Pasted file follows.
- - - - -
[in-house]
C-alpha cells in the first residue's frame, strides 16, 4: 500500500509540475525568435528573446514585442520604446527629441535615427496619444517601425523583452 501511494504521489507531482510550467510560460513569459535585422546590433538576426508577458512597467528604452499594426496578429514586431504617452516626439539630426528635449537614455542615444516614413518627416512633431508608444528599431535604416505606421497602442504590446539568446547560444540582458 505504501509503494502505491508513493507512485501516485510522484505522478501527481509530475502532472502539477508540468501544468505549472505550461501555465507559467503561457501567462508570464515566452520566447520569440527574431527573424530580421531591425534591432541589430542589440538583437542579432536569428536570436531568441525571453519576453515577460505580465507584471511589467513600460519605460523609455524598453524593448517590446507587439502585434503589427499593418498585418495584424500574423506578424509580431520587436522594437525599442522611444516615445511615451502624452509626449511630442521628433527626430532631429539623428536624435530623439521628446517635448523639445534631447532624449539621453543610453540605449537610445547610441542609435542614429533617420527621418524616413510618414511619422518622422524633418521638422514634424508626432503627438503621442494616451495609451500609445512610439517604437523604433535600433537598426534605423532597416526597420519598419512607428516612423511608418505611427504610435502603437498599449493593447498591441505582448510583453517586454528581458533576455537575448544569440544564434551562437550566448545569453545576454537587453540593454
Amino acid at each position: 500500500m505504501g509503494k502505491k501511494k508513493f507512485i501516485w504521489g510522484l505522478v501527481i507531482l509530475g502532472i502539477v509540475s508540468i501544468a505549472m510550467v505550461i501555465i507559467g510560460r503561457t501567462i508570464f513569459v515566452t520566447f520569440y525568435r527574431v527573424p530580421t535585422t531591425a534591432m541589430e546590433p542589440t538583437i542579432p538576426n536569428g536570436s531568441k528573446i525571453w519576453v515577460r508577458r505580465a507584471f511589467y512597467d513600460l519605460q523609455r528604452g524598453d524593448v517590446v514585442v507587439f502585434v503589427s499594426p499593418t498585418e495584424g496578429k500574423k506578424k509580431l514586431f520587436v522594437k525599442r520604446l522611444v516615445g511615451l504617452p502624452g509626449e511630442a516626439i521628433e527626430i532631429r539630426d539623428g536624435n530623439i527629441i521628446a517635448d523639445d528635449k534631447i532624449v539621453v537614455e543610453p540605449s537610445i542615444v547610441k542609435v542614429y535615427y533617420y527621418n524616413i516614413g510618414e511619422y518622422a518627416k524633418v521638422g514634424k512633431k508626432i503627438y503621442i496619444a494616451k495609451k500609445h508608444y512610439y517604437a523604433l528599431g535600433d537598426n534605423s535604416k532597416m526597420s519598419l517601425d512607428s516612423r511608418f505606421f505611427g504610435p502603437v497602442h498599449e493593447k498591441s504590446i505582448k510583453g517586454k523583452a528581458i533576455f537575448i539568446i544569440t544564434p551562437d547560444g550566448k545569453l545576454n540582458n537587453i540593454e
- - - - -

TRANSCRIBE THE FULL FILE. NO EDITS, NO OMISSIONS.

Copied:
[in-house]
C-alpha cells in the first residue's frame, strides 16, 4: 500500500509540475525568435528573446514585442520604446527629441535615427496619444517601425523583452 501511494504521489507531482510550467510560460513569459535585422546590433538576426508577458512597467528604452499594426496578429514586431504617452516626439539630426528635449537614455542615444516614413518627416512633431508608444528599431535604416505606421497602442504590446539568446547560444540582458 505504501509503494502505491508513493507512485501516485510522484505522478501527481509530475502532472502539477508540468501544468505549472505550461501555465507559467503561457501567462508570464515566452520566447520569440527574431527573424530580421531591425534591432541589430542589440538583437542579432536569428536570436531568441525571453519576453515577460505580465507584471511589467513600460519605460523609455524598453524593448517590446507587439502585434503589427499593418498585418495584424500574423506578424509580431520587436522594437525599442522611444516615445511615451502624452509626449511630442521628433527626430532631429539623428536624435530623439521628446517635448523639445534631447532624449539621453543610453540605449537610445547610441542609435542614429533617420527621418524616413510618414511619422518622422524633418521638422514634424508626432503627438503621442494616451495609451500609445512610439517604437523604433535600433537598426534605423532597416526597420519598419512607428516612423511608418505611427504610435502603437498599449493593447498591441505582448510583453517586454528581458533576455537575448544569440544564434551562437550566448545569453545576454537587453540593454
Amino acid at each position: 500500500m505504501g509503494k502505491k501511494k508513493f507512485i501516485w504521489g510522484l505522478v501527481i507531482l509530475g502532472i502539477v509540475s508540468i501544468a505549472m510550467v505550461i501555465i507559467g510560460r503561457t501567462i508570464f513569459v515566452t520566447f520569440y525568435r527574431v527573424p530580421t535585422t531591425a534591432m541589430e546590433p542589440t538583437i542579432p538576426n536569428g536570436s531568441k528573446i525571453w519576453v515577460r508577458r505580465a507584471f511589467y512597467d513600460l519605460q523609455r528604452g524598453d524593448v517590446v514585442v507587439f502585434v503589427s499594426p499593418t498585418e495584424g496578429k500574423k506578424k509580431l514586431f520587436v522594437k525599442r520604446l522611444v516615445g511615451l504617452p502624452g509626449e511630442a516626439i521628433e527626430i532631429r539630426d539623428g536624435n530623439i527629441i521628446a517635448d523639445d528635449k534631447i532624449v539621453v537614455e543610453p540605449s537610445i542615444v547610441k542609435v542614429y535615427y533617420y527621418n524616413i516614413g510618414e511619422y518622422a518627416k524633418v521638422g514634424k512633431k508626432i503627438y503621442i496619444a494616451k495609451k500609445h508608444y512610439y517604437a523604433l528599431g535600433d537598426n534605423s535604416k532597416m526597420s519598419l517601425d512607428s516612423r511608418f505606421f505611427g504610435p502603437v497602442h498599449e493593447k498591441s504590446i505582448k510583453g517586454k523583452a528581458i533576455f537575448i539568446i544569440t544564434p551562437d547560444g550566448k545569453l545576454n540582458n537587453i540593454e